In any type of communication, you want to quickly create a situation where your audience trusts you and feels comfortable with you.
This is known as rapport and, once you have it with someone, it is much easier to persuade them to your point of view.
In a live situation, as we discuss in a separate post, you build personal rapport with others through what you see and hear in the moment – their words, their body language and their gestures for example.
Arguably, in a word dominated by email, video and audio the ability to build rapport through written and broadcast communication is even more powerful.
The principles are very similar. You simply want to make sure you are communicating in a way that builds trust and confidence.
Obviously, in some situations – like a letter or email, you might know who you are writing to and can match your message specifically to what you know about them. But, even when you don’t know your audience personally, you can still build rapport in your writing (and in video and audio). Here are some ways you can do that:
- Show that you understand their needs: Demonstrate an empathy with their situation or problem. For example, in a sales letter, show how you have experienced a similar situation yourself or helped others with it.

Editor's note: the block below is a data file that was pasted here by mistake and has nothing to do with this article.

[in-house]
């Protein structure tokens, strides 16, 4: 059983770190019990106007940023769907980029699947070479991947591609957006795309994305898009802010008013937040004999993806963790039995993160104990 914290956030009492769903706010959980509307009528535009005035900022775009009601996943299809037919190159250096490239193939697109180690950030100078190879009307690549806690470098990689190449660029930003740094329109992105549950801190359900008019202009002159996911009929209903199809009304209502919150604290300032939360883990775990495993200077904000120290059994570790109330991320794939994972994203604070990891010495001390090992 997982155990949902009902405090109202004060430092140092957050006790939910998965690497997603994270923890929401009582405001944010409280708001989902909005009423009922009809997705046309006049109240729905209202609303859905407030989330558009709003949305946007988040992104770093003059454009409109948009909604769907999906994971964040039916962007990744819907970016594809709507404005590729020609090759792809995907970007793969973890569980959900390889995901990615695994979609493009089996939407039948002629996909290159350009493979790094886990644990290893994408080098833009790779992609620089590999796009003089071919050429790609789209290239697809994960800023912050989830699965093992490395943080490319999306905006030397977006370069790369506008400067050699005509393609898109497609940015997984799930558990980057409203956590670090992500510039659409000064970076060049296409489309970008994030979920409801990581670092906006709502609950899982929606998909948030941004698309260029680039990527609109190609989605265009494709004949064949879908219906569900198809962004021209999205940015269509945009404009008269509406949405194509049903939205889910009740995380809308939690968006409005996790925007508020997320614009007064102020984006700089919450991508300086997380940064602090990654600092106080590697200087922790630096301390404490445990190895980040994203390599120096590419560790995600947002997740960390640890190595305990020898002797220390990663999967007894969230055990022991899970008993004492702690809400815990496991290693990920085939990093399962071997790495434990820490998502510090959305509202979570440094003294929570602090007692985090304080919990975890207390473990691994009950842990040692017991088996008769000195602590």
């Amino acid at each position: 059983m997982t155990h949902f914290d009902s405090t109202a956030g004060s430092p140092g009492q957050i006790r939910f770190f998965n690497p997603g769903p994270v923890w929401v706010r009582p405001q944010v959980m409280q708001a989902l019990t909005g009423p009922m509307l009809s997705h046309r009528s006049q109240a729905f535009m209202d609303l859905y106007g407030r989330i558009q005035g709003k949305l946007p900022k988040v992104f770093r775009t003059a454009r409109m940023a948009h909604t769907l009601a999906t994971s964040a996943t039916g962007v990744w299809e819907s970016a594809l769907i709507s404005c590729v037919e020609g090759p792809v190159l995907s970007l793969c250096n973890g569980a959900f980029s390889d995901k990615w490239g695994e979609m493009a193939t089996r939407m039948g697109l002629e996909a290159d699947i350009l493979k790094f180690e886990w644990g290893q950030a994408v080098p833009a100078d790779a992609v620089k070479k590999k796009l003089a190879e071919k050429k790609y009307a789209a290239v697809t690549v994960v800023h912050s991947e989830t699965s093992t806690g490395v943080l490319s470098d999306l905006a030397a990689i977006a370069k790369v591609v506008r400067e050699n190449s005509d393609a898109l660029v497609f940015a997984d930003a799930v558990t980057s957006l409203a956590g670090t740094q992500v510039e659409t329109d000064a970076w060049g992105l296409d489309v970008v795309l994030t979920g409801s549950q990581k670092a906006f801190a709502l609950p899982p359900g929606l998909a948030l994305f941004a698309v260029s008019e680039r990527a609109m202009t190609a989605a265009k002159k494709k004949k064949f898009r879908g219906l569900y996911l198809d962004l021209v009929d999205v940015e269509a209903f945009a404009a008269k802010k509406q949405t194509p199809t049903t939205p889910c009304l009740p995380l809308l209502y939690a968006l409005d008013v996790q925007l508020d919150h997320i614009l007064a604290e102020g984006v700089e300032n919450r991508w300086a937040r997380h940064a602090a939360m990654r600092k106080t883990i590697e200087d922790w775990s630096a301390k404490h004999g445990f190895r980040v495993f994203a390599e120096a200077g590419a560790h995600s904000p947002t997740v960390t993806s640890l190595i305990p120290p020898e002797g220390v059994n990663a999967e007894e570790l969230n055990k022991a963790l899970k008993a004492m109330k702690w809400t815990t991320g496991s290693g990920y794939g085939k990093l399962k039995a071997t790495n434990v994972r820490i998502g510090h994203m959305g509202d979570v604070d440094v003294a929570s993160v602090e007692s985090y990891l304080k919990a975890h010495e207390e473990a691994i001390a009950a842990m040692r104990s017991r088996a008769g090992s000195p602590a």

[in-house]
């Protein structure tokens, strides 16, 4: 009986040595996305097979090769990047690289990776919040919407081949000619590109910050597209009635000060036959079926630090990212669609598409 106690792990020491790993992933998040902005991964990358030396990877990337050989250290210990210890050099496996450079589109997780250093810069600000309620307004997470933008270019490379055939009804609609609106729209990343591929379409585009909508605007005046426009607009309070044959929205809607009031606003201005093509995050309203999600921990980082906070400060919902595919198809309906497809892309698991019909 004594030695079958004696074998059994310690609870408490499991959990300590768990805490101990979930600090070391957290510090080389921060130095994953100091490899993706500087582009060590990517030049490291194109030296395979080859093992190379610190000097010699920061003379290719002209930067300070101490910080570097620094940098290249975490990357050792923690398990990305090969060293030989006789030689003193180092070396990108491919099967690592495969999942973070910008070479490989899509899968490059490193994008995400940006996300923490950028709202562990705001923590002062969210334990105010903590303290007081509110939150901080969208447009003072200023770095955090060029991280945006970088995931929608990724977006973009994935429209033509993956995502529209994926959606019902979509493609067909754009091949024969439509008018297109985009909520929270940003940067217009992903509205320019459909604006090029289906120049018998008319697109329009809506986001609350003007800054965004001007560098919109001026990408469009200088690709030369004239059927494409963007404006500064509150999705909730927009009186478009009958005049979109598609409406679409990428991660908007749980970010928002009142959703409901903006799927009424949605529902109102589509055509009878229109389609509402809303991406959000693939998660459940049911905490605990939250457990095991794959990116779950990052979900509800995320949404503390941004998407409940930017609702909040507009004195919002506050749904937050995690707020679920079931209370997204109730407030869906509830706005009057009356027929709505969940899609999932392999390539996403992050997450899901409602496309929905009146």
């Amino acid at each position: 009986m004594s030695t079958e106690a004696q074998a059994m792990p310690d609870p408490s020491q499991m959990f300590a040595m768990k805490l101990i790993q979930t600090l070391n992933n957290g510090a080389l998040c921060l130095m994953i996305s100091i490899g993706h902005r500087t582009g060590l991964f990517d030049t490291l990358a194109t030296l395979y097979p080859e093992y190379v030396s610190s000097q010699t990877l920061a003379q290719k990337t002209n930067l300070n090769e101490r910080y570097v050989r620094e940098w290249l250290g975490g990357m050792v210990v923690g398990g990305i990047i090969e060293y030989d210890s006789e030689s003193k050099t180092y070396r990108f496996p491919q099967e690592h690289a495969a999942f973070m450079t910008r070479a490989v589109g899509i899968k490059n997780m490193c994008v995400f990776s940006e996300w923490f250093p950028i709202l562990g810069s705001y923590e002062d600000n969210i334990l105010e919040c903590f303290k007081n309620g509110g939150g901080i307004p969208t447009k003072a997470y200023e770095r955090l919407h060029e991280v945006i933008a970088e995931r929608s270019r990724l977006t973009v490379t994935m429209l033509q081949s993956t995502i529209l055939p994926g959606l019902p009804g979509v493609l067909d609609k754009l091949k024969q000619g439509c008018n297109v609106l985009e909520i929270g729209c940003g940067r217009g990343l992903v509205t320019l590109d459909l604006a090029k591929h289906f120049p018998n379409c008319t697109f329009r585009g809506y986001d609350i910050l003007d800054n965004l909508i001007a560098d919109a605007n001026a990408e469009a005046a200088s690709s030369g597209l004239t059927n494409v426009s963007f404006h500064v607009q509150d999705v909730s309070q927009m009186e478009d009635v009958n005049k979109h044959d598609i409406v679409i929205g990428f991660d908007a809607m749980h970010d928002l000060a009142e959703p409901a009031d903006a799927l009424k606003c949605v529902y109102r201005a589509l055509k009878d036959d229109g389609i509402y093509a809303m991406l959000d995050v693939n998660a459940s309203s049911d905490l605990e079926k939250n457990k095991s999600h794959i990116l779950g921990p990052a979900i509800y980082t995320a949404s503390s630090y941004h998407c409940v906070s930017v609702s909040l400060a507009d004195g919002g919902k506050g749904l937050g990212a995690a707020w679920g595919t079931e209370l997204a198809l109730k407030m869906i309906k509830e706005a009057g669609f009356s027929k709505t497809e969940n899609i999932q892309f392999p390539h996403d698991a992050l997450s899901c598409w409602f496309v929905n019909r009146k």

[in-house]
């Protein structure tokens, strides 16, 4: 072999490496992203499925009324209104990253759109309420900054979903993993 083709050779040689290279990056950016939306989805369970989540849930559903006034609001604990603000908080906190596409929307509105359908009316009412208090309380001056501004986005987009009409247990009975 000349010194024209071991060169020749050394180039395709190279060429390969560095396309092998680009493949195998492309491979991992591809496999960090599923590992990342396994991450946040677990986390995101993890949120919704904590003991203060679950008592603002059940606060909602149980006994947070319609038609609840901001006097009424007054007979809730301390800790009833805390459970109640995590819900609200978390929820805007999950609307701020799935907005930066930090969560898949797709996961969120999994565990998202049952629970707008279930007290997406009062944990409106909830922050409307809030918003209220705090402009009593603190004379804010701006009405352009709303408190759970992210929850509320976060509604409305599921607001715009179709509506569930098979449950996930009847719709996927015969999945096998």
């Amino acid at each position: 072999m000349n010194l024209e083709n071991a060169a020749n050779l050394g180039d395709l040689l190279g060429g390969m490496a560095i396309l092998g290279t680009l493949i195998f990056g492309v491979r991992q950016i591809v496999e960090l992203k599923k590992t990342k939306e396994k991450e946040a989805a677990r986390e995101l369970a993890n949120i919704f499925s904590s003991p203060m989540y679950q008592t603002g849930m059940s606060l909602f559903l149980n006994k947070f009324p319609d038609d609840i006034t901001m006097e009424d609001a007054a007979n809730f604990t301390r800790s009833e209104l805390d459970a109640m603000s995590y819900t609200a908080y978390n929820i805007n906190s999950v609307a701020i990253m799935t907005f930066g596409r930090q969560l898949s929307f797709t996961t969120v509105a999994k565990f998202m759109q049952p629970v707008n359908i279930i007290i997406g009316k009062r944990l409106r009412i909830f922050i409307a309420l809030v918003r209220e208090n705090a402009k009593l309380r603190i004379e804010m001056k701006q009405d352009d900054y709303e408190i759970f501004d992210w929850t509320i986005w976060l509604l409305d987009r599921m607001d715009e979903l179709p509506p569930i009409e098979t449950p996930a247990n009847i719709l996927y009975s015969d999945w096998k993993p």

- Let your personality show: People find it easier to relate to someone they see as another human being, rather than as a representative of a corporate entity. So be ready to share a little about yourself. That doesn’t mean you need to give away your whole life story, just to communicate as one person to another person.
- Build on common experiences: People will relate to you more easily if they feel you are just like them in some way. So if you know you have something in common with the people you are writing to, make sure that comes across.
- Match how they deal with information: Some audiences want a lot of details, others just want key facts. It’s not always possible to cater for both at the same time, so you need to be able to deliver your message in a few words as a 40 second summary or in more detail as a written document or 40 minute presentation.
- Use appropriate words and language: Make sure you talk to people using words and terms that they are used to and feel comfortable with. For a professional audience, use the technical terms but for a general audience, avoid jargon and use popular terms rather than formal ones if appropriate. Too much business communication is stuffy and formal so you’ll get better results by communicating as a friend.
In a world where communication is becoming fast and impersonal, the ability to create trust and confidence by building rapport can get you noticed and make you money.